so I don’t want to do that here.

Here, I want to talk about a very simple metaphor
to make use of in all “combat sports” applications:
Get Your Weapons back.

Your arms are what you will use to submit your opponent.
They are your weapons.
But they are also part of what is attacked:
more specifically the shoulder, elbow and wrist.

And so,
when your opponent grabs one of your weapons…
get it back
because giving your opponent your weapon
makes your weapon your weakness.
Which brings me to another dove tailing concept:
If you cannot bring your weapon back to your body…
bring your body back to the weapon.

So let’s go back to that TUF contestant.
His opponent in bottom guard grabbed his arm.
At that point, if he could not pull his weapon back to his body,
he would bring his body to his weapon…
get both his weapons back,
posture up,
and start striking
or even better…
pass the guard.

But no matter your Martial Art,
no matter your strategy,
if you’re going to win,
you can only win if you’re armed with weapons
and at least some of those weapons
are your arms.

Change in the Martial Arts

ufcd0_royce_gracie_v2_mcIn 1993, Royce Gracie changed for me
what it meant to be an effective Martial Artist.

Being from stand-up disciplines
and having never encountered Judokas or wrestlers,
I thought I knew enough…
but this new champion changed my mind for me…
and changed a lot of other people’s minds, too.
Consequently, many of us are now BJJ practitioners.

That is the wonderful thing about Martial Artists
contrasted by those from the thinking disciplines.
Once we see that something works,
overall, we stop doing what doesn’t work
and start to learn what does.

But isn’t there evidence of what works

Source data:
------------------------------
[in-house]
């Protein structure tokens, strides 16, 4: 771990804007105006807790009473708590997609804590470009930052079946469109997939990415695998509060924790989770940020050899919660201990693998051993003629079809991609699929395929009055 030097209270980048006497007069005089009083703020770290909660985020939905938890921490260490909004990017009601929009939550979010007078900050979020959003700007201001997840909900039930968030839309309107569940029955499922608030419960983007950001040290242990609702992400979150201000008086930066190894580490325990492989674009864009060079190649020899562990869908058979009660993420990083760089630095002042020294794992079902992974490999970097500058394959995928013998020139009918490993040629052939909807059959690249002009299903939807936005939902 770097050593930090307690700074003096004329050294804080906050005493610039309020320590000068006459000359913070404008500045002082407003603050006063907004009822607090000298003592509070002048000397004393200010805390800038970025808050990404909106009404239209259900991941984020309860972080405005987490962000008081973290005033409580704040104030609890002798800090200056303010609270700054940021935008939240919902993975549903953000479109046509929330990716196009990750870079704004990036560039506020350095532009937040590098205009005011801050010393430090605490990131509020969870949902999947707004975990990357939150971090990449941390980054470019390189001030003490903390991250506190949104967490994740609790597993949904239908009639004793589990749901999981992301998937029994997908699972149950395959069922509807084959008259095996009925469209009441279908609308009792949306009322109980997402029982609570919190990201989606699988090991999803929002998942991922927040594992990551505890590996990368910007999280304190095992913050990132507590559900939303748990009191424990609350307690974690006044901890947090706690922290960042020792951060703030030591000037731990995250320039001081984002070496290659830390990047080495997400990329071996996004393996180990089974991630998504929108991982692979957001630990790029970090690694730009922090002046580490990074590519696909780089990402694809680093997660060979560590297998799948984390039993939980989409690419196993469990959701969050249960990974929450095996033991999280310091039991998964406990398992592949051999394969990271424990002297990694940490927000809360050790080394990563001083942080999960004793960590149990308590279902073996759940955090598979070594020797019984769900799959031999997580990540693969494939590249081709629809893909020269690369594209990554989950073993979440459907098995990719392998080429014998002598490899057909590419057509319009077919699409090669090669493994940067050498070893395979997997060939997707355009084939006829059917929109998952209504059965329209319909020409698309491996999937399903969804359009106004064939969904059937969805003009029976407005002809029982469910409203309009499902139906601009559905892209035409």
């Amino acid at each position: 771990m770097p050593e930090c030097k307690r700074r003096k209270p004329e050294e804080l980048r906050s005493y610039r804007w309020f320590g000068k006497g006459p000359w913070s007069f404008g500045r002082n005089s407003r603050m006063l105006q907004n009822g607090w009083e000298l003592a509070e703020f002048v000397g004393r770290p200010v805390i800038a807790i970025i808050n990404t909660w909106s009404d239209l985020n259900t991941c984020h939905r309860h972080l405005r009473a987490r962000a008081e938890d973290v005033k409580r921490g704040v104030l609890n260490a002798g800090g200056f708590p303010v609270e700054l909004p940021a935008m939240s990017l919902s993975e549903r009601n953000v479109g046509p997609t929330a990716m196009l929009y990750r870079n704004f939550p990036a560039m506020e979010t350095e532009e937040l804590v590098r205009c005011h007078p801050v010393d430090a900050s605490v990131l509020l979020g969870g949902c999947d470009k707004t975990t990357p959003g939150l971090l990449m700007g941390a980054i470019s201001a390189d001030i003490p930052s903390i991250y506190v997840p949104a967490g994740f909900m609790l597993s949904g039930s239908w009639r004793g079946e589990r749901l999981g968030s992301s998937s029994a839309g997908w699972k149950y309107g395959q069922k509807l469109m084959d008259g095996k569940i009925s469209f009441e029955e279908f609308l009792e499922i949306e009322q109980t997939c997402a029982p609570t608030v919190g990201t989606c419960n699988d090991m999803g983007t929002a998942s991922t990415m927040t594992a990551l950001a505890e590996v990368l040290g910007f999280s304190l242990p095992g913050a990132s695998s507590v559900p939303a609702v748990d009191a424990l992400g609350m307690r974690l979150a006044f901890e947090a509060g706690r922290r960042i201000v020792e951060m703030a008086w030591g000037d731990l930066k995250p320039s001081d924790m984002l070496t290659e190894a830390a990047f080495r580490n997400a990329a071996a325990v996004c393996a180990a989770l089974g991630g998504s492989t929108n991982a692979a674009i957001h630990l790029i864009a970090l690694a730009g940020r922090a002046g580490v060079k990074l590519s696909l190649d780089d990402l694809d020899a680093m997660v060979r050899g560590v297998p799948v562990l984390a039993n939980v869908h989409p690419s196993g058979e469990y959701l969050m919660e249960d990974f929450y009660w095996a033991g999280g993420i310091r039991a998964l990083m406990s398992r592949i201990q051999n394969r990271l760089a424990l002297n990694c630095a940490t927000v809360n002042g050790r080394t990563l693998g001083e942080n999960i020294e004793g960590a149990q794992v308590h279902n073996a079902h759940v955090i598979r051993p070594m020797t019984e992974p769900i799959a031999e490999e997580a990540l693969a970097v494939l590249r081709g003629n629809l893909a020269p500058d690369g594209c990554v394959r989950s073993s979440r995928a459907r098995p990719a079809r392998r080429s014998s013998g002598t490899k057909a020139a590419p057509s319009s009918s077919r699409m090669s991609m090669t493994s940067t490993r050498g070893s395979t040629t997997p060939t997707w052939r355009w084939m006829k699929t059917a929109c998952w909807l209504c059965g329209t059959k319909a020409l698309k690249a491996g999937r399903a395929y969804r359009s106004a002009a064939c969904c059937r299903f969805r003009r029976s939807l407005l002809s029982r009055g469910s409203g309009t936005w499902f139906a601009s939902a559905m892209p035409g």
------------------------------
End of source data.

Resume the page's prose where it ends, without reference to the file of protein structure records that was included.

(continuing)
before there is a champion for it?

Was 1993 the last time that the Martial Arts paradigm will shift?
Doubtful. Very doubtful.
What will you do whenever the next discipline emerges?

Will you need, as I did,
a champion to uproot you
from solid ground
and plant you in richer soil?

Will you listen to what coach and Martial Arts
(and otherwise) Philosopher extraordinaire,
John Danaher recommends,
and look at competition record
and lineage before you listen?
What if there really isn’t much of a lineage…
or a record?

There is a change coming in Martial Arts.
There always is.
Will you cling to the dying
or embrace the emergent?

Open Hand, Closed Hand

open-closed-handsOne of the elements that separate how we at Movement Martial Arts approach all Martial Art is how small we look at it.  Martial Art is just a collection of movements and all movements matter… especially hand movements.

Entire categories of Martial Art are defined by whether hands are opened or closed. But every Martial Art, including the grappling arts, have both open and close handed techniques. In grappling (submission or otherwise), offense is usually characterized by closing the space while defense is usually characterized by making space. In general, hand movements are no exception to this rule.

While the hand is capable of many degrees of articulation, let’s examine opening (extension mostly) and closing (mostly flexion) the hand. The very act of closing the hand moves the fingers closer to the body closing space while opening the hand moves the fingers further away from the body making space. It’s no coincidence that these actions of the hand correlate the offensive and defensive movements.

If opening the hand makes space, you can utilize this movement defensively in terms of a block. If closing the hand closes space, you can utilize this movement offensively in terms of a grip. While there are exceptions to this concept in grappling, try opening your hands in defense and closing your hands in offense. I think you’ll find your offense and defense more effective.